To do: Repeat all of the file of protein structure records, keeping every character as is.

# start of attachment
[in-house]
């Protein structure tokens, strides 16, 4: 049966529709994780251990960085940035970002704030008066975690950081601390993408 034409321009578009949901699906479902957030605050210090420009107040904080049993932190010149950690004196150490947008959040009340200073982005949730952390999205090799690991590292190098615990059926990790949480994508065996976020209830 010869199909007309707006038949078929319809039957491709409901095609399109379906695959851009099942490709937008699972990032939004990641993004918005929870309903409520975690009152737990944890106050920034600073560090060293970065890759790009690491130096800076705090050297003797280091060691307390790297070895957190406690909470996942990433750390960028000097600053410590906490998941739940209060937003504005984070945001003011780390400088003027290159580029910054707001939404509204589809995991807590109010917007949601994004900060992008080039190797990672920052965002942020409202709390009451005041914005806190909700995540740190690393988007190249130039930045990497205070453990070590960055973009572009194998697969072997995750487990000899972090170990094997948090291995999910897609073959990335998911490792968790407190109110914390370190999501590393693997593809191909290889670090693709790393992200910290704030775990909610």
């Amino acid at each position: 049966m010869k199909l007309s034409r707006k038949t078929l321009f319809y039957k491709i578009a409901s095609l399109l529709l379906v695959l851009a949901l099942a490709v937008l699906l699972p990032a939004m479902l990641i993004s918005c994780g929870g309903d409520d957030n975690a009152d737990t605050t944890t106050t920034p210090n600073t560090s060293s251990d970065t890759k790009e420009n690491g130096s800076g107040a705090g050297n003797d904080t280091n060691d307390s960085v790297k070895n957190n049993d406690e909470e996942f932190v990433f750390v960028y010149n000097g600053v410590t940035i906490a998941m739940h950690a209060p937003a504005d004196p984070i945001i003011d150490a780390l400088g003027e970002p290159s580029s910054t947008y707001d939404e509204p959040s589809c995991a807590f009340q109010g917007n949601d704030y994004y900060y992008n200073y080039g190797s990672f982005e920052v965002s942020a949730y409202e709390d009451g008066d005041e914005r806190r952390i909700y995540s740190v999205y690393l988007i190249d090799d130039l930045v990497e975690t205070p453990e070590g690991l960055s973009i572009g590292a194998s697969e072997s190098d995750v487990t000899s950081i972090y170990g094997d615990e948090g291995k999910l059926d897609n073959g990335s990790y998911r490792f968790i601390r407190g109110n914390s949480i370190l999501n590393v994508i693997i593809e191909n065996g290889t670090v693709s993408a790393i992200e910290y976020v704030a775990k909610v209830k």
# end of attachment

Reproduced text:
[in-house]
């Protein structure tokens, strides 16, 4: 049966529709994780251990960085940035970002704030008066975690950081601390993408 034409321009578009949901699906479902957030605050210090420009107040904080049993932190010149950690004196150490947008959040009340200073982005949730952390999205090799690991590292190098615990059926990790949480994508065996976020209830 010869199909007309707006038949078929319809039957491709409901095609399109379906695959851009099942490709937008699972990032939004990641993004918005929870309903409520975690009152737990944890106050920034600073560090060293970065890759790009690491130096800076705090050297003797280091060691307390790297070895957190406690909470996942990433750390960028000097600053410590906490998941739940209060937003504005984070945001003011780390400088003027290159580029910054707001939404509204589809995991807590109010917007949601994004900060992008080039190797990672920052965002942020409202709390009451005041914005806190909700995540740190690393988007190249130039930045990497205070453990070590960055973009572009194998697969072997995750487990000899972090170990094997948090291995999910897609073959990335998911490792968790407190109110914390370190999501590393693997593809191909290889670090693709790393992200910290704030775990909610």
């Amino acid at each position: 049966m010869k199909l007309s034409r707006k038949t078929l321009f319809y039957k491709i578009a409901s095609l399109l529709l379906v695959l851009a949901l099942a490709v937008l699906l699972p990032a939004m479902l990641i993004s918005c994780g929870g309903d409520d957030n975690a009152d737990t605050t944890t106050t920034p210090n600073t560090s060293s251990d970065t890759k790009e420009n690491g130096s800076g107040a705090g050297n003797d904080t280091n060691d307390s960085v790297k070895n957190n049993d406690e909470e996942f932190v990433f750390v960028y010149n000097g600053v410590t940035i906490a998941m739940h950690a209060p937003a504005d004196p984070i945001i003011d150490a780390l400088g003027e970002p290159s580029s910054t947008y707001d939404e509204p959040s589809c995991a807590f009340q109010g917007n949601d704030y994004y900060y992008n200073y080039g190797s990672f982005e920052v965002s942020a949730y409202e709390d009451g008066d005041e914005r806190r952390i909700y995540s740190v999205y690393l988007i190249d090799d130039l930045v990497e975690t205070p453990e070590g690991l960055s973009i572009g590292a194998s697969e072997s190098d995750v487990t000899s950081i972090y170990g094997d615990e948090g291995k999910l059926d897609n073959g990335s990790y998911r490792f968790i601390r407190g109110n914390s949480i370190l999501n590393v994508i693997i593809e191909n065996g290889t670090v693709s993408a790393i992200e910290y976020v704030a775990k909610v209830k």